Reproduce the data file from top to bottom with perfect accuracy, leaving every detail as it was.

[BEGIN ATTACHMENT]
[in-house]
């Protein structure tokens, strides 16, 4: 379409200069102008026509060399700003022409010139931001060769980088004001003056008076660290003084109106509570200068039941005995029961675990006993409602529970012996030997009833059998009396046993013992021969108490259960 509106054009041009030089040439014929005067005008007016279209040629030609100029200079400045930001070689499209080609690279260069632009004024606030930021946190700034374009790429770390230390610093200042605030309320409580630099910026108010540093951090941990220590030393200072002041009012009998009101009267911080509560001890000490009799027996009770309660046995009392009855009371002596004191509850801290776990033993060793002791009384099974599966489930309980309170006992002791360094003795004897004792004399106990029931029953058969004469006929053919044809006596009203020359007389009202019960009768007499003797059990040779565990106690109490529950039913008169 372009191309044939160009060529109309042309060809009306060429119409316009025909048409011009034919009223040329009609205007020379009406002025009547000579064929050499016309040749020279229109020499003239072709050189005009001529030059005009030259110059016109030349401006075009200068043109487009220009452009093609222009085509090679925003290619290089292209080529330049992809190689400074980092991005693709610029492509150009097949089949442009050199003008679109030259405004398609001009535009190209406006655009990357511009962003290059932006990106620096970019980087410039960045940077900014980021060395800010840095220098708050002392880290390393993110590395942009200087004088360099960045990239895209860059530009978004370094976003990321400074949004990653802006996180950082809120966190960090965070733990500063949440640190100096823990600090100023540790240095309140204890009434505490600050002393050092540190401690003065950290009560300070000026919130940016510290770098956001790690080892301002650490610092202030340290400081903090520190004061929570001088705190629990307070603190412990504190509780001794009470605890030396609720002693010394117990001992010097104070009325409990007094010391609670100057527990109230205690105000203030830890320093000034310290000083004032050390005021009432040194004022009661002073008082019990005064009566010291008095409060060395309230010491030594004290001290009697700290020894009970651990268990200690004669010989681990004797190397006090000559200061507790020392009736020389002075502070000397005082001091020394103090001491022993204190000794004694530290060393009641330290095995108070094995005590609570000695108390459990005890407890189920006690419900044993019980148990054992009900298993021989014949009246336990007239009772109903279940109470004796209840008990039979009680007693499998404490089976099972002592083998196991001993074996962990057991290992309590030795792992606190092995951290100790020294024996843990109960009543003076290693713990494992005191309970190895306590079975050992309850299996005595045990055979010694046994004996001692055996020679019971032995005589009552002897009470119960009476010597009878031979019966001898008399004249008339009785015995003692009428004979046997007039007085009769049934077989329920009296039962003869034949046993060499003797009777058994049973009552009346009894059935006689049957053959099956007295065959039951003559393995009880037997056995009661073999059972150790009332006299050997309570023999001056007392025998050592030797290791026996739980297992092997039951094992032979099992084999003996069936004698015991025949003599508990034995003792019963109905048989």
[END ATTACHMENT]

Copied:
[in-house]
């Protein structure tokens, strides 16, 4: 379409200069102008026509060399700003022409010139931001060769980088004001003056008076660290003084109106509570200068039941005995029961675990006993409602529970012996030997009833059998009396046993013992021969108490259960 509106054009041009030089040439014929005067005008007016279209040629030609100029200079400045930001070689499209080609690279260069632009004024606030930021946190700034374009790429770390230390610093200042605030309320409580630099910026108010540093951090941990220590030393200072002041009012009998009101009267911080509560001890000490009799027996009770309660046995009392009855009371002596004191509850801290776990033993060793002791009384099974599966489930309980309170006992002791360094003795004897004792004399106990029931029953058969004469006929053919044809006596009203020359007389009202019960009768007499003797059990040779565990106690109490529950039913008169 372009191309044939160009060529109309042309060809009306060429119409316009025909048409011009034919009223040329009609205007020379009406002025009547000579064929050499016309040749020279229109020499003239072709050189005009001529030059005009030259110059016109030349401006075009200068043109487009220009452009093609222009085509090679925003290619290089292209080529330049992809190689400074980092991005693709610029492509150009097949089949442009050199003008679109030259405004398609001009535009190209406006655009990357511009962003290059932006990106620096970019980087410039960045940077900014980021060395800010840095220098708050002392880290390393993110590395942009200087004088360099960045990239895209860059530009978004370094976003990321400074949004990653802006996180950082809120966190960090965070733990500063949440640190100096823990600090100023540790240095309140204890009434505490600050002393050092540190401690003065950290009560300070000026919130940016510290770098956001790690080892301002650490610092202030340290400081903090520190004061929570001088705190629990307070603190412990504190509780001794009470605890030396609720002693010394117990001992010097104070009325409990007094010391609670100057527990109230205690105000203030830890320093000034310290000083004032050390005021009432040194004022009661002073008082019990005064009566010291008095409060060395309230010491030594004290001290009697700290020894009970651990268990200690004669010989681990004797190397006090000559200061507790020392009736020389002075502070000397005082001091020394103090001491022993204190000794004694530290060393009641330290095995108070094995005590609570000695108390459990005890407890189920006690419900044993019980148990054992009900298993021989014949009246336990007239009772109903279940109470004796209840008990039979009680007693499998404490089976099972002592083998196991001993074996962990057991290992309590030795792992606190092995951290100790020294024996843990109960009543003076290693713990494992005191309970190895306590079975050992309850299996005595045990055979010694046994004996001692055996020679019971032995005589009552002897009470119960009476010597009878031979019966001898008399004249008339009785015995003692009428004979046997007039007085009769049934077989329920009296039962003869034949046993060499003797009777058994049973009552009346009894059935006689049957053959099956007295065959039951003559393995009880037997056995009661073999059972150790009332006299050997309570023999001056007392025998050592030797290791026996739980297992092997039951094992032979099992084999003996069936004698015991025949003599508990034995003792019963109905048989």